Political

How the ban on exit polls stops pollsters treating postal voters differently from non-postal voters

A few days ago I wrote about how the ban on exit polls being published before 10pm on polling day is worded broadly, and so could catch out people reporting a party breakdown for how many comments there have been on social media from postal voters saying they’ve voted.

It’s also pollsters who have to be careful about this ban. With so many people voting by post well in advance of polling day, it might seem natural for pollsters to ask people whether or not they have voted, separating out those who have (who can simply be asked how they voted) from those who haven’t yet, with all the follow up questions and adjustments needed for dealing with the ‘don’t knows’ in this latter category.

However, pollsters who did this would immediately run into a problem to which there is no good answer. On the one hand, the British Polling Council’s rules require transparency and therefore for any such published polls the results for those who have voted already would need to be published. But then on the other hand, the rules about exit polls would make such publication illegal.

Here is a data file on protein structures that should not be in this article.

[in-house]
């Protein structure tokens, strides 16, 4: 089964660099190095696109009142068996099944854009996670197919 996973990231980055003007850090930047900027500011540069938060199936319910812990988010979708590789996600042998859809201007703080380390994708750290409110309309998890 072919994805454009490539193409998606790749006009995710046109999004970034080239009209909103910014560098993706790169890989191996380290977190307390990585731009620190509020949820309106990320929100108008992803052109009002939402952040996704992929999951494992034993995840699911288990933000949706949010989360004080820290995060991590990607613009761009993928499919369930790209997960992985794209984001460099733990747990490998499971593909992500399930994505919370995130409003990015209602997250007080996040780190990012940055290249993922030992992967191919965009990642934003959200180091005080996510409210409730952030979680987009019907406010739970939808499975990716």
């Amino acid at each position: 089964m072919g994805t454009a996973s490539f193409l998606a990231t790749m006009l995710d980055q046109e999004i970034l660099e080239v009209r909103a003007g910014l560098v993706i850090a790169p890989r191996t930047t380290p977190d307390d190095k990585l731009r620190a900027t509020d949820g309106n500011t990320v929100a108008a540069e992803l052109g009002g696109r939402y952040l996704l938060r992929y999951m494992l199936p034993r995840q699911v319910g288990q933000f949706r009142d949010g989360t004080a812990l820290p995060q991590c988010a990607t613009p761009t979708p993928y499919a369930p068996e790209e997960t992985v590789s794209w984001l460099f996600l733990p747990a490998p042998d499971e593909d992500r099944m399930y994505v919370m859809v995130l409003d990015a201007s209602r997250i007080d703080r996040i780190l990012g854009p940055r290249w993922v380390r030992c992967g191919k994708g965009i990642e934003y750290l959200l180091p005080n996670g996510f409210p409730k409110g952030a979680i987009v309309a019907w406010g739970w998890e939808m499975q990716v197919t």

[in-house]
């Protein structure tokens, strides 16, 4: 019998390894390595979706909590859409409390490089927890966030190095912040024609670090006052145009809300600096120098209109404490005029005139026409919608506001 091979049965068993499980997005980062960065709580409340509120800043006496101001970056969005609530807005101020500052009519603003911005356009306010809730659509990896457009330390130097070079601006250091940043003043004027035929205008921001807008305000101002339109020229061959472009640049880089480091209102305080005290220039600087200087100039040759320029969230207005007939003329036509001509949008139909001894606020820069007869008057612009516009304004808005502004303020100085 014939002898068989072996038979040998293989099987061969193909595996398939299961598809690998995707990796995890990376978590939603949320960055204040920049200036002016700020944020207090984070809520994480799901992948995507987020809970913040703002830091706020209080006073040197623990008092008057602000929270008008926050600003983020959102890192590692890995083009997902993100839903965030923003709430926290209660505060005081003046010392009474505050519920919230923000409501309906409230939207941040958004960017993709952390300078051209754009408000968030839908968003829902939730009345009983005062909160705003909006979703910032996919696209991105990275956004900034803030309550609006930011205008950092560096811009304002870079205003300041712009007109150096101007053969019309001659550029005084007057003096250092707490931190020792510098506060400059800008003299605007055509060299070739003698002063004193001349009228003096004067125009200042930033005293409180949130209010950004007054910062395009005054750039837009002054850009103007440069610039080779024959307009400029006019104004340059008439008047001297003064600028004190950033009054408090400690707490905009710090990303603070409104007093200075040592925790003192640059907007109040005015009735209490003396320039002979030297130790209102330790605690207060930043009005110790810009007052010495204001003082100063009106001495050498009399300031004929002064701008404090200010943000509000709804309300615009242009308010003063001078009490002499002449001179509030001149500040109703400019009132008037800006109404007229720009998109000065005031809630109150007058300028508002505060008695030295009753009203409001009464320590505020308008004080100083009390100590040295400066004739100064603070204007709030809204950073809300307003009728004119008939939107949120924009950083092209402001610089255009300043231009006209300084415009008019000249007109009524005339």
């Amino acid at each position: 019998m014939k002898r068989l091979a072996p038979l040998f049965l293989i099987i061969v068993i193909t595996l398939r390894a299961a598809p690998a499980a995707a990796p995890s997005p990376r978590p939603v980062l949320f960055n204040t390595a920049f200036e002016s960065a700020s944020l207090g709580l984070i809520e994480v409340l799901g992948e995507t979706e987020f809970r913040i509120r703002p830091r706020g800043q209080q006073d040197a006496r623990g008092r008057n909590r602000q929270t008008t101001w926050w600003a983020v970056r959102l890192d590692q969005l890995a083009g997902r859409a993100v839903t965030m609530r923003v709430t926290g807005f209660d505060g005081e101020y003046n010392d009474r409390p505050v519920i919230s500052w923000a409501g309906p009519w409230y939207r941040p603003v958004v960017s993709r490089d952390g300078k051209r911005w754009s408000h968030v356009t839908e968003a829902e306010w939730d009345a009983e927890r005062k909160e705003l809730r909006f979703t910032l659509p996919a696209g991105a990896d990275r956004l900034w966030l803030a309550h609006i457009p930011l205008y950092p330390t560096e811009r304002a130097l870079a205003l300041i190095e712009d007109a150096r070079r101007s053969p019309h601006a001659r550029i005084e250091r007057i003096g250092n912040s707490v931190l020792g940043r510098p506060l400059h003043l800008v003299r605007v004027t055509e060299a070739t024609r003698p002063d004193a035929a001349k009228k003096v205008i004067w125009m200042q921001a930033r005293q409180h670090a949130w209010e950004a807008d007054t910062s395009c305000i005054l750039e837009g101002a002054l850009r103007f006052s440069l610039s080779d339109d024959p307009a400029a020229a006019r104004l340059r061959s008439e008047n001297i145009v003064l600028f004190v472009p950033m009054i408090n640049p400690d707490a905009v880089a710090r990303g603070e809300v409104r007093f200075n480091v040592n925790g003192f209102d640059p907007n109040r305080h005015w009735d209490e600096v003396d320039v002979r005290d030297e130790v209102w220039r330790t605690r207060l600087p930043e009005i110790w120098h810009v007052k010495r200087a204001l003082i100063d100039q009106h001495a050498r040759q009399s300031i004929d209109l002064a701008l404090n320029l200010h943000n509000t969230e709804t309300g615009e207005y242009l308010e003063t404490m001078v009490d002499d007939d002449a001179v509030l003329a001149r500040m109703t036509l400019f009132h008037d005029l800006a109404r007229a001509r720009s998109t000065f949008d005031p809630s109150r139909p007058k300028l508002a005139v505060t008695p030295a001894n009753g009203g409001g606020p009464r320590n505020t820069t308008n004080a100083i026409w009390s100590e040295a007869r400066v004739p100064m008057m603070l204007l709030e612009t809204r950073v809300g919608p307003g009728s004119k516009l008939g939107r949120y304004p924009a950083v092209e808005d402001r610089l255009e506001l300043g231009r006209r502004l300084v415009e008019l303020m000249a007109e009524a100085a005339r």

The legal problem would apply too to the outlets which commissioned and published such poll results – as The Times found out when it nearly got prosecuted for exactly this problem. In the end, the CPS decided not to prosecute, but it’s why suggestions such as Michael Crick’s are misplaced:

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